“For since the law has but a shadow of the good things to come instead of the true form of these realities, it can never, by the same sacrifices that are continually offered every year, make perfect those who draw near.” –He 10:1
My parents are probably the most intentionally loving and generous people I’ve met on this earth, and some of the best memories I had growing up were the special vacations and trips they would take us on. Disneyworld was probably our favorite. I still remember bits and pieces of our first trip, being swept away by the magic of it all. I was probably 5 or so at the time and ecstatic that I got Robin Hood’s signature (and still have!), honored to shake Goofy’s hand , and truly felt I was in another world as I rode on Peter Pan. Everyone was smiling and laughing and it was etched in my mind as a place of absolute perfection. I felt like the luckiest kid in the world and dreamed of what it would be like to live there forever. We went again when I was a bit older (Jr High) and it was super fun, but my experience was a bit different. The rides were still fun, but the wait in line sure seemed longer and it turns out the characters were actually real people in costumes (but oh-how fun the workers must have had making kids happy all day!). While waiting for the laser fireworks show, I attempted to save spots for my family while they went to the bathroom and was consequently yelled at by a mom stating that saving spots wasn’t allowed. Needless to say, the place seemed a little less magical. My freshman year in college, my Mom and I decided to run the Disney ½ marathon in January. The race was amazing and there was no one I’d rather spend time with! While we were down there we spent a few days in the park. As it turns out, staying at a hotel is pretty darn expensive for a college student (old enough to be paying my way, but not old enough to be making much money), as was the food, souvenirs, and plane tickets. I learned that Disney workers were actually treated pretty lousy and thought of how uncomfortable it must be for the poor guy or gal playing Mickey in a giant black suit and 100 degree weather.
The older I get and the more I learn, the heavier life seems to be (Ec 1:18) and the bleaker the world around me appears. A realization of the abundance of wonderful and beautiful gifts God has blessed his creation with contrasted with the sad reality of how deeply we have managed to corrupt them is crushing. Greed, pride, and selfish ambition have stolen the place of generosity, humility and self-sacrifice that characterizes our Lord. We have depleted so many of the earth’s resources, oppressed and enslaved one another, ignored and neglected his word, and placed ourselves, our children, and our stuff upon the throne which he so deserves to dwell.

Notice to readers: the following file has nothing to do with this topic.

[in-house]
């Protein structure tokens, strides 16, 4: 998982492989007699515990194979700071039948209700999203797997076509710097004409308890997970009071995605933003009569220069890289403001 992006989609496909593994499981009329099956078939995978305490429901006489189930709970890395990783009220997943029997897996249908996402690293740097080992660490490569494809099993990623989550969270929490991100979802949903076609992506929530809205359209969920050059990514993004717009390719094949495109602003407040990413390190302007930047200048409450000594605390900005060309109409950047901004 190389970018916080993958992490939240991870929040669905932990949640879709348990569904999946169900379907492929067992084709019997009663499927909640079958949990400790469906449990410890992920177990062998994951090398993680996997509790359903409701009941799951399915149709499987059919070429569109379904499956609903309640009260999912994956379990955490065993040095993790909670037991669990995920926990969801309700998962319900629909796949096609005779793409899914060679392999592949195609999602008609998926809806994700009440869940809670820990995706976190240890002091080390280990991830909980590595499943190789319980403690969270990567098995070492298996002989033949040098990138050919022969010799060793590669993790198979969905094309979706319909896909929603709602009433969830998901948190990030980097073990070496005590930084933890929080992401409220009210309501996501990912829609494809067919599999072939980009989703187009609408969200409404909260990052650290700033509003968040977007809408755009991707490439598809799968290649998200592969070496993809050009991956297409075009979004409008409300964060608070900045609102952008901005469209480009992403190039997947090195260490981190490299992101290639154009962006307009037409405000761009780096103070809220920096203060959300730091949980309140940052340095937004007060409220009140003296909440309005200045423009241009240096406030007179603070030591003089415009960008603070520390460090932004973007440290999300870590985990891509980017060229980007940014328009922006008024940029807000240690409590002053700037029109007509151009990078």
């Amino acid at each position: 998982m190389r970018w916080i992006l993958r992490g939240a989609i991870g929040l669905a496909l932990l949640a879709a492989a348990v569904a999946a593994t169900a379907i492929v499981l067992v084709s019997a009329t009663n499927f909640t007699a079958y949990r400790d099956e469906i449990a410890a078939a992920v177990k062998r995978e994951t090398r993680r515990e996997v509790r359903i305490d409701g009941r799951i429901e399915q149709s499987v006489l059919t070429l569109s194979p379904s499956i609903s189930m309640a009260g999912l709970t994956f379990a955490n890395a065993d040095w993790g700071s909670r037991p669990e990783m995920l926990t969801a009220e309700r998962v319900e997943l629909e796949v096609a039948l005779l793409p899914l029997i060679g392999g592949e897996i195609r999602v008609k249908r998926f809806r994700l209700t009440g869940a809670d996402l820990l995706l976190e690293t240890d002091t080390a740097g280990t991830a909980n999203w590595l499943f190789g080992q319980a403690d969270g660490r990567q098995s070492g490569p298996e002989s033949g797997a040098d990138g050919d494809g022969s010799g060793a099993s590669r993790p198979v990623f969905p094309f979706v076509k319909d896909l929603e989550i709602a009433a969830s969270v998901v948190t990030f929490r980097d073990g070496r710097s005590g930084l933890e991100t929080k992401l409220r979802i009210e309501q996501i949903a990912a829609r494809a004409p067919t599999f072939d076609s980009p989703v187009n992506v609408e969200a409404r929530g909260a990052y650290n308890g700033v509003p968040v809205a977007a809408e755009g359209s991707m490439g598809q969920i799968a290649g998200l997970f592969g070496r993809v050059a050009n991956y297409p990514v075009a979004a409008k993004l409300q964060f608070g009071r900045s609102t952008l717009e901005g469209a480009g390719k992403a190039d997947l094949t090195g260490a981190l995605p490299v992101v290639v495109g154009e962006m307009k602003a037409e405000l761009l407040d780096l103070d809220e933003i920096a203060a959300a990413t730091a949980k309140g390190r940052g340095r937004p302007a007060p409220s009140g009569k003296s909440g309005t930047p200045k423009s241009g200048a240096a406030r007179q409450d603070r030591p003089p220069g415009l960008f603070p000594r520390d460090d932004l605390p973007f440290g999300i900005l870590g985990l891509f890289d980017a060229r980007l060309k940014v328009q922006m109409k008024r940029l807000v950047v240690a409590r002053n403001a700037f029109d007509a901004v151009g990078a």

I think the heaviness results from a maturity through life experiences and willingness to have one’s eyes opened to reality and heart exposed to the truths of our depravity which I suspect were graciously hidden by a loving father who knows our limited emotional capacity present in youth. There never was anything magic about Disneyworld—it was just a shadow of paradise, a glimpse of perfection as conceived through the heart of a toddler. Disneyworld is ultimately as dark and broken a place without Jesus as is the rest of the world, though at times I think God allows a distortion of reality to give us hope as he begins to slowly open our eyes to the truth.
I suspect the world is at the same time both worse than I will ever know and better than I can ever imagine because we live in the in between-the paradoxical frustration of Jesus’ triumphant victory which has not yet consummated. I suspect that as we grow nearer to God, we see more clearly the contrast of what we once thought reality, but which ultimately is simply a shadow of the glory which once was and will one day become, and the state of depravity in which Adam and our own sin has reduced us. I suspect the deeper the wisdom, the sharper the contrast and the clearer the vision becomes, the more we see things from the perspective of the heavenlies—all as shadows of perfection waiting to be transformed.
“If I find, in myself, a desire in which no experience in this world can satisfy, the most probable explanation is that I was made for another world.” –CS Lewis
PhotoCredit: Joyce Yong